UNITED STATES v. CHAPARRO

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United States Court of Appeals,Seventh Circuit.

UNITED STATES of America, Plaintiff-Appellee, v. $32,400.00, IN UNITED STATES CURRENCY, Defendant, Appeal of Doris CHAPARRO, Claimant-Appellant.

No. 95-2647.

Decided: April 12, 1996

Before BAUER, EASTERBROOK, and MANION, Circuit Judges. Michele M. Fox (argued), Office of the United States Attorney, Civil Division, Appellate Section, Chicago, IL, for Plaintiff-Appellee. William H. Theis (argued), Chicago, IL, for Claimant-Appellant.

Doris Chaparro challenges the forfeiture of proceeds from her drug trafficking on the theory the police illegally seized her.   The district court did not clearly err when it concluded the police did not stop Chaparro and that, if they had, they had reasonable suspicion to do so.   Therefore, we affirm the district court's denial of Chaparro's motion to suppress evidence seized and statements made.

I.

In February 1993 Chicago police officer Charles Elliott, a deputized agent of the Drug Enforcement Administration, spoke with an informant who had purchased drugs from a woman later identified as Doris Chaparro, the claimant-appellant in this case.   The informant described Chaparro's car, where she lived, and where she dealt drugs-a tavern at Cornelia and Southport Avenues in Chicago.   He also gave her name as “Doris.”   Elliott surveilled the woman's residence and the tavern for about three hours.   He saw her drive from her residence to the tavern and talk to a number of persons inside, including some who entered the tavern after double-parking outside.   Within half an hour after she arrived she drove back to her residence.   A short time later she drove back to the tavern and again engaged in a series of brief conversations with persons in and entering the tavern.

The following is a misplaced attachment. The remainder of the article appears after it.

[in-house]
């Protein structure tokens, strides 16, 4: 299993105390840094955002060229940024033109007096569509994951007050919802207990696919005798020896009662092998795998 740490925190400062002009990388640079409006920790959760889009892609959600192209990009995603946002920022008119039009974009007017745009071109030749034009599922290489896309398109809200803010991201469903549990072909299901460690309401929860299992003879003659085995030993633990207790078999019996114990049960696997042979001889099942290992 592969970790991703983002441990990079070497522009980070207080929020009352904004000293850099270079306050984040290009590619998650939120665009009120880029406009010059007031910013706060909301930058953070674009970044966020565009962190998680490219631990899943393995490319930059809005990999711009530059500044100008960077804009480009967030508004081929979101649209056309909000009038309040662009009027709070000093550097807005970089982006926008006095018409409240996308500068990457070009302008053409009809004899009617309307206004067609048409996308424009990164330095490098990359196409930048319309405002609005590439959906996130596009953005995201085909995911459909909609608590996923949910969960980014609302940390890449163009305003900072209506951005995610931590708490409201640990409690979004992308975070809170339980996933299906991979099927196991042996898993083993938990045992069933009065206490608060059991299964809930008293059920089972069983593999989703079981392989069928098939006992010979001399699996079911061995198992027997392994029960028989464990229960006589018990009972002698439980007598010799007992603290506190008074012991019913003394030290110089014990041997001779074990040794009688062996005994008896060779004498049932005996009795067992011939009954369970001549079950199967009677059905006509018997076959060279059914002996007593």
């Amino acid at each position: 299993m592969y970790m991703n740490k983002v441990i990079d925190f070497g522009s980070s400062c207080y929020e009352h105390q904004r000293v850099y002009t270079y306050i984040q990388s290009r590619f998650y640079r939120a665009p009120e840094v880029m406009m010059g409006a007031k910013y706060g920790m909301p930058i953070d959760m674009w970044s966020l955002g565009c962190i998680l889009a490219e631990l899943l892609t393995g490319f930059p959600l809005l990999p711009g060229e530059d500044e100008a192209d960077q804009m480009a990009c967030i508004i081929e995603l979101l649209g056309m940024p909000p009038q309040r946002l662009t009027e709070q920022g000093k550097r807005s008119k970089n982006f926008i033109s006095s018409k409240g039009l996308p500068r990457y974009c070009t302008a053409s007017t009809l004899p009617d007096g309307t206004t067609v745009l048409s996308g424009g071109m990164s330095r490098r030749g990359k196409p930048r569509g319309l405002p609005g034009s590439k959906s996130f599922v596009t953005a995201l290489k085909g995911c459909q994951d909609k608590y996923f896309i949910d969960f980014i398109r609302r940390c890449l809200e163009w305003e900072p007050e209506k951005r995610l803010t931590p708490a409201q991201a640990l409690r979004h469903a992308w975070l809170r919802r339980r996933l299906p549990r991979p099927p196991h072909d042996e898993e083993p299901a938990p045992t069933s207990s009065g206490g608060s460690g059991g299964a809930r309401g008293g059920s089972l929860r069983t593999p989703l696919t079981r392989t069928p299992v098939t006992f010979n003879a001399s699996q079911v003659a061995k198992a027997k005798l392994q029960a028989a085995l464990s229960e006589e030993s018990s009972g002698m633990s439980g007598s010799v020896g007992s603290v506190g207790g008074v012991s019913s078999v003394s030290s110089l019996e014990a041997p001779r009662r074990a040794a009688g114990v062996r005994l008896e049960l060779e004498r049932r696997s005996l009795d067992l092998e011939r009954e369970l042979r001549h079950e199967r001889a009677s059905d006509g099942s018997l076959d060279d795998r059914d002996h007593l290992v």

One month later Elliott and other officers returned to the tavern and saw her car parked nearby.   They again observed the same conduct.   Based upon the informant's statement and his seventeen years of training and experience as a police officer, Elliott surmised that the woman was dealing drugs.   On March 18, 1993, Elliott decided that officers should stop the woman to determine her identity.   At approximately 6 p.m. that evening, Elliott and other officers set up surveillance outside her house.   One hour later she left the house, placed her purse in the trunk of her car, and drove to the tavern.   As she began to parallel park on Cornelia Avenue outside the tavern, Elliott pulled his unmarked car in front of hers so their vehicles faced each other.   Another officer stopped his unmarked car behind the woman's car at an angle.   None of the officers attempted to touch or grab Chaparro or had his gun drawn.   Only Elliott got out of his car.   He held up his police badge and yelled, “Police, stop.”   At a later evidentiary hearing Elliott testified he intended to establish the woman's identity at that point, not to arrest her.